Juneteenth in Utah: From overshadowed to state holiday

Jun 17, 2023, 11:00 AM | Updated: 11:48 am

SALT LAKE CITY -- This is the second year Juneteenth in Utah has been celebrated as an official sta...

FILE - People hold a sign in their car during a car parade to mark Juneteenth on June 19, 2021, in Inglewood, Calif. Communities all over the country will be marking Juneteenth, the day that enslaved Black Americans learned they were free. For generations, the end of one of the darkest chapters in U.S. history has been recognized with joy in the form of parades, street festivals, musical performances or cookouts. Yet, the U.S. government was slow to embrace the occasion. (AP Photo/Ringo H.W. Chiu, File)

(AP Photo/Ringo H.W. Chiu, File)

SALT LAKE CITY — Monday marks the second time Juneteenth will be celebrated as an official state holiday in Utah. Though Juneteenth has been a widely celebrated holiday for over a century,  it wasn’t until June 17, 2021, that President Joe Biden signed a bill into law making Juneteenth a federal holiday. Gov. Spencer Cox signed a bill the following year, making Juneteenth National Freedom Day a state holiday in 2022. 

The history of Juneteenth

Juneteenth, short for June 19, commemorates the end of slavery in the United States. President Abraham Lincoln signed the Emancipation Proclamation on Jan. 1, 1863.

However, it wasn’t until two years later, on June 19, 1865 that news reached the last of those enslaved in Texas. 

Celebrations ensued, and official Juneteenth commemorations began the next year in Texas. As years passed, the holiday followed Black people as they migrated across the U.S., making Juneteenth the longest-running African American holiday. 

Early celebrations of this holiday reflect those seen today. Events range from barbecues to religious services to festivals with parades, dancing, food, and all genres of music. But beyond the fun, events, and a day off from work, Juneteenth is a piece of U.S. history.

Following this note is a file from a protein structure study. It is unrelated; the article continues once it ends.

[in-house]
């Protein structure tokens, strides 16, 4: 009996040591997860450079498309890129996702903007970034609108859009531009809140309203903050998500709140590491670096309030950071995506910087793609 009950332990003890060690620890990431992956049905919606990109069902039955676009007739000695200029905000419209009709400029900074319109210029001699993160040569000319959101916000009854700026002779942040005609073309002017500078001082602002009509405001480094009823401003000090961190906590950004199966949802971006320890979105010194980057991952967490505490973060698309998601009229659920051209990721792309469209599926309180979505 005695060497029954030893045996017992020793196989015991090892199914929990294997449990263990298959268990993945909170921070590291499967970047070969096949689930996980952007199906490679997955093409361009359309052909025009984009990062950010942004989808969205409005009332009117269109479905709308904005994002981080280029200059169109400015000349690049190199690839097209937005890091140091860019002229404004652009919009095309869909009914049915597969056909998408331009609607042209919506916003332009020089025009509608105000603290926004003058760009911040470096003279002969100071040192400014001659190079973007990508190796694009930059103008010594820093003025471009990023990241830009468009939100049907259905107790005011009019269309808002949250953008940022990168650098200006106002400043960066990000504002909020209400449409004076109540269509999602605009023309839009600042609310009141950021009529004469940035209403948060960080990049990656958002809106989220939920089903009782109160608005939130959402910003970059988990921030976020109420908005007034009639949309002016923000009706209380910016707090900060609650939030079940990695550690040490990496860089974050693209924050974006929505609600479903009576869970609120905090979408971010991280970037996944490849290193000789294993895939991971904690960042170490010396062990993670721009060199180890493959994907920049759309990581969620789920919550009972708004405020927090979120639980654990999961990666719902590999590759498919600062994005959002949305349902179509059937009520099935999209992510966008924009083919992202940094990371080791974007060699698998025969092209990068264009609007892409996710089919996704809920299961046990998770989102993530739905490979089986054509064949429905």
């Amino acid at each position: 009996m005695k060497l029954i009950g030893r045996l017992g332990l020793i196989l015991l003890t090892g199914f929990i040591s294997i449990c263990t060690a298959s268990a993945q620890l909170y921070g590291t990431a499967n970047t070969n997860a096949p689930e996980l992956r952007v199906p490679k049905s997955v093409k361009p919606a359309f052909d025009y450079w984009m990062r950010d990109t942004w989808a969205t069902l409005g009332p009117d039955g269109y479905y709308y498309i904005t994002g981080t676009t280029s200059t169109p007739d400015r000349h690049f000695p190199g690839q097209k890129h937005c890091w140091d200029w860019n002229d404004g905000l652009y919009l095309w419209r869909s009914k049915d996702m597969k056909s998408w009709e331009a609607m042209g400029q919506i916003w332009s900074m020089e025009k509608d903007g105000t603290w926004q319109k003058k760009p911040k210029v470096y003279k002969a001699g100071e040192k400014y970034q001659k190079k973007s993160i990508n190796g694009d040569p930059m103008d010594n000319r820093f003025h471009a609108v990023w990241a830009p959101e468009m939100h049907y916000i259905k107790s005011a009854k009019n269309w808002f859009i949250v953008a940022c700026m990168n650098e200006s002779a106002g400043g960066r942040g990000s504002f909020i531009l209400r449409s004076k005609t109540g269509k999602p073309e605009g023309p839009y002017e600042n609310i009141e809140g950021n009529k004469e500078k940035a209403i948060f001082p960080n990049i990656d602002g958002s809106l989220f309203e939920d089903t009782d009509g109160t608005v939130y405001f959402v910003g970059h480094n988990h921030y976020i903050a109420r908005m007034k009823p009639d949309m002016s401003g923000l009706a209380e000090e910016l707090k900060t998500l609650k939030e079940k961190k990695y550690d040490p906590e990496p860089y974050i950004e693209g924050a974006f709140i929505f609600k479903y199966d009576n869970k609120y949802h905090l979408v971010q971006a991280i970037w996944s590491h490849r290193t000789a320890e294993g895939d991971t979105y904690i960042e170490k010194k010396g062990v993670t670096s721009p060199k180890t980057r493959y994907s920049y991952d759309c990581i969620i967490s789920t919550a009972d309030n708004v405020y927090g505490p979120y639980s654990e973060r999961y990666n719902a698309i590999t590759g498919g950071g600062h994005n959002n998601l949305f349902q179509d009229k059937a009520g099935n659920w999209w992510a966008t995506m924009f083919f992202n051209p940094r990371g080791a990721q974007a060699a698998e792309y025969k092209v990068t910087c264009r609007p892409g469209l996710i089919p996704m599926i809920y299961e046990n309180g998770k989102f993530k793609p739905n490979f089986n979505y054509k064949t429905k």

The meaning of Juneteenth and its role in Utah

Celebrating Juneteenth and other important holidays like Emancipation Day has been a struggle for the African American Community said Robert Burch, executive director of the Sema Hadithi African American Heritage and Culture Foundation.


He told KSL at Night that Juneteenth often competed with “what the larger American community wanted.” Because of this, even when African Americans wanted to celebrate Emancipation Day, they would often just celebrate the Fourth of July with the rest of the country.

Burch said despite this, they never gave up on their intent to commemorate the holiday.

“We just keep persisting and hoping people catch up and catch on,” he continued. “Certainly happy to teach it to them too so that they understand the significance of the holiday.”

The state of Utah began celebrating Emancipation Day as far back as 1890. But conflicts with the Fourth of July led to it slowly fading away. Burch said that it wasn’t until near the late 1980s that the Black community began to celebrate Juneteenth once again. 

“Here in Utah, we generally celebrate the entire month,” he said.

Research Black history in Utah

There are many ways to celebrate Juneteenth in Utah. Burch said one way is by learning the stories of descendants of the enslaved who have lived in this state. Gathering these stories is what Burch set out to do through his historical organization, Sema Hadithi — which means to “tell the story.” 

“We ran into a lot of stories about there being no black history in Utah,” he explained. “At the same time talking to black and white families who have had kinfolk all the way back to 1847 here, so we know there must be some black history.” 

Sema Hadithi is a foundation that tells the stories of Black life in Utah. The team conducts research and collects information to share with the community and educate others on the history of Black people in the American West. Their goal is to not only share this information but to create a space where others feel safe sharing their diverse family history.

“What we’ve been trying to tell folks,” he continued. “is that you change public history by making your family history public.” 

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Juneteenth in Utah: From overshadowed to state holiday